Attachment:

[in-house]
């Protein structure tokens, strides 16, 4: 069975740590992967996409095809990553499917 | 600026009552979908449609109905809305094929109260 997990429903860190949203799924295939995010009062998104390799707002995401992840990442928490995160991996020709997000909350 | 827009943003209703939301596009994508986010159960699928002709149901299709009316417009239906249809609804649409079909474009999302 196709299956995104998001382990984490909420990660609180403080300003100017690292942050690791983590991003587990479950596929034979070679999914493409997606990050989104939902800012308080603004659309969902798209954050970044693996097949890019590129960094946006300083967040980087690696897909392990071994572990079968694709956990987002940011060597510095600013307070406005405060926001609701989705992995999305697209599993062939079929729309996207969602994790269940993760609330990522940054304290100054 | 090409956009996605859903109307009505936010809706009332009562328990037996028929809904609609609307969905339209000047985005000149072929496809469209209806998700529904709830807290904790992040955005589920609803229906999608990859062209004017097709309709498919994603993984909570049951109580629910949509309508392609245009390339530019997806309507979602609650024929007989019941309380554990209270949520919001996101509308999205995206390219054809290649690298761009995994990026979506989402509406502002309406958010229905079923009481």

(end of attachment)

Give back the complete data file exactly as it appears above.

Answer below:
[in-house]
């Protein structure tokens, strides 16, 4: 069975740590992967996409095809990553499917 | 600026009552979908449609109905809305094929109260 997990429903860190949203799924295939995010009062998104390799707002995401992840990442928490995160991996020709997000909350 | 827009943003209703939301596009994508986010159960699928002709149901299709009316417009239906249809609804649409079909474009999302 196709299956995104998001382990984490909420990660609180403080300003100017690292942050690791983590991003587990479950596929034979070679999914493409997606990050989104939902800012308080603004659309969902798209954050970044693996097949890019590129960094946006300083967040980087690696897909392990071994572990079968694709956990987002940011060597510095600013307070406005405060926001609701989705992995999305697209599993062939079929729309996207969602994790269940993760609330990522940054304290100054 | 090409956009996605859903109307009505936010809706009332009562328990037996028929809904609609609307969905339209000047985005000149072929496809469209209806998700529904709830807290904790992040955005589920609803229906999608990859062209004017097709309709498919994603993984909570049951109580629910949509309508392609245009390339530019997806309507979602609650024929007989019941309380554990209270949520919001996101509308999205995206390219054809290649690298761009995994990026979506989402509406502002309406958010229905079923009481």